Me and my AGOM
By Peter Parsons
My trip to Mindanao with Bill “Doc” Johnson and my then-video-partner, Morgan Cavett was indeed a highlight of what turned out to be nearly ten years of research for the documentary Secret War in the Pacific. The trip took Morgan and me to Pagadian, Tukuran, Jimenez, Cagayan de Oro, Talisayan, Nasipit (these places sans Bill) and with Bill to Davao and further south along the coast to where he had hung his shingle as coastwatcher/radio operator for two years, and to Davao Penal Colony. We “shot” Bill walking along the very beaches he had “watched” over between 1943 and 1945, and even the beach where he shot a Japanese with a tommy gun. “Since the damned things wanted to pull upwards while firing, I just aimed way low and let the bullets walk right through him…I think we cut him in half.” I should add here that Bill’s description of spotting a Japanese freighter, radioing its location, and seeing the submarine attack destroy it before his eyes was priceless. Later I was able to find in the Naval Institute’s submarine book pictures of this event. This reminded me of the excitement we felt when Gerry Chapman recalled seeing the whole Japanese fleet cruising through the Straits of San Bernardino, and radioing this info to the Navy (in a relay through Bob Stahl). I first “met” Johnson (his name appears in one of my dad’s guerrilla notebooks as Johnny Johnson) on the phone at his Florida residence. His description of the first time he saw Chick walking up the street in Pagadian made it sound like it happened the day before. It also revealed a facet of my dad’s purpose there, since he was wearing a snappy new Navy officer’s uniform: he wanted to impress on people that the Aid was on its way, that the USA and MacArthur really cared.
Later a crewman on the USS Tambor, that brought in my dad and Charles Smith, would tell me that when he saw that Johnson was Navy, he offered to bring him out and back to Australia. Instead Bill gave him some guerrilla currency and then went to the Davao area with Smith to set up one of the most prolific radio stations on Mindanao. When we were with Bill in Davao it was lovely to see him again with his old Filipino friends; they took him into their home; hell, he was still “family” to them
I know the Ozamiz house in Jimenez very well. It still stands nearly exactly as it stood when Smith, Parsons, Fertig, the Ozamiz sisters, Father Callanan and Ben Farrens met one evening in March, 1943, and discussed all kinds of matters. Some of which had to do with the war. Ben told me of his being there as a guest since he was not an officer. But he gives a good eyewitness account of the dinner. It was at such a dinner where Chick told the group he had been recognized on the beach at Tukuran by his old lavandera woman from Zamboanga. She saw this bearded man get off a rubber raft and shouted, “Ay, senorito Cheeek.” So much for a disguise. Parsons, like Jess Villamor before him, was recognized on first stepping onto Philippine soil. Even the current house help remember those events and were glad for us to record them. Which reminded me of yete another AGOM called Doc, Doc Evans, who told us that he often saw Chick involved in “seemingly military activity but dressed in the most unmilitary of clothing.”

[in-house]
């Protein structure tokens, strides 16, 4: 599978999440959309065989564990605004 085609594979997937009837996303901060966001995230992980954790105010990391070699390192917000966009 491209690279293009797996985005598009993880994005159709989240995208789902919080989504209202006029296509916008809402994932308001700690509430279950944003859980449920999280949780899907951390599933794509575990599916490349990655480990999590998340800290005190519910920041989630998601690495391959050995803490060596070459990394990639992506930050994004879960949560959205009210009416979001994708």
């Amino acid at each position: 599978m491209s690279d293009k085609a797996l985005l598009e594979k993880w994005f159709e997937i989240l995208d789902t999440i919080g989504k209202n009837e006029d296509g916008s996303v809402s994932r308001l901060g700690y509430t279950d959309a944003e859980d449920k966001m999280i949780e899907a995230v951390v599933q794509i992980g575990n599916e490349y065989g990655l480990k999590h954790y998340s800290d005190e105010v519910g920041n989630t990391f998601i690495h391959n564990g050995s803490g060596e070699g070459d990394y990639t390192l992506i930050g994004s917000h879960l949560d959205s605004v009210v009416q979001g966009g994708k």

It was the Ozamiz house where Chick slept through an alarm and was caught napping by a patrol of Japanese soldiers. As they came up the back steps Chick ran down the same, in his underdrawers with musette bag under his arm. He waved to Mario Ozamiz to get out of there as he jumped over the garden fence and ran into the hills. Mario went by horse. The soldiers never got off a shot. It is Mario who tells me that the garden fence wasn’t all that high [it was taller than I when I was ten years old]. I guess the adrenaline boost helped some too.
In Nasipit, finding the old lumberyard pier where the USS Narwhal docked in November 1943 was not that easy. We were pointed to various docks but none of them was wooden and did not fit the descriptions. Finally we drove through several Do-Not-Enter signs and found the lumber yard (now a shambles) and a great wooden pier. This is the pier that shows up in our video and is just as General Austin Shofner, Bob Merchant, and Mary Maynard describe it. It turns out the “pilot” who ran the Narwhal aground in Nasipit harbor was Fertig himself. We noted several large inter island ships inside the harbor, so it must have taken some doing to find the only place where you could not draw 15 feet! Skipper Frank Latta could have gotten into serious trouble for this.
We did not get to Butuan. Tom Baxter, Clyde Childress and others have described to me the guerrilla attempt to win the war there. In a sense they did win, because after it was all over and the guerrillas were licking their wounds, the Japanese decided it wasn’t worth holding the town and left. This was one of the examples of the kind of activity GHQ did NOT want happening. I will never forget Baxter telling us, “Khador (sp?) and me, we said what the hell, we felt like we were supposed to kill Japs, so whenever we could we’d do just that, and to hell with GHQ.”
Interviewing the AGOM members who were in Reno (except for “Tubig” Waters who did not let us do him) and then re-interviewing them has been very important to me personally. It helps me piece together a life and a time that I lived on the outer fringes of. Young Bruce Smith and I lived and played with all the Ozamiz/ Mendezona clan 1946-48, and were well received by everyone. We were the sons of people who had, like them, fought the Japanese. We were ten years old. What the hell did we know about anything? If I’d been smart I would’ve caught Sam Wilson and Mellnick (first name?) and Bob Bowler and many others when I met with them in California in the 60s. But I wasn’t and didn’t.
Articles Authored by Peter Parsons
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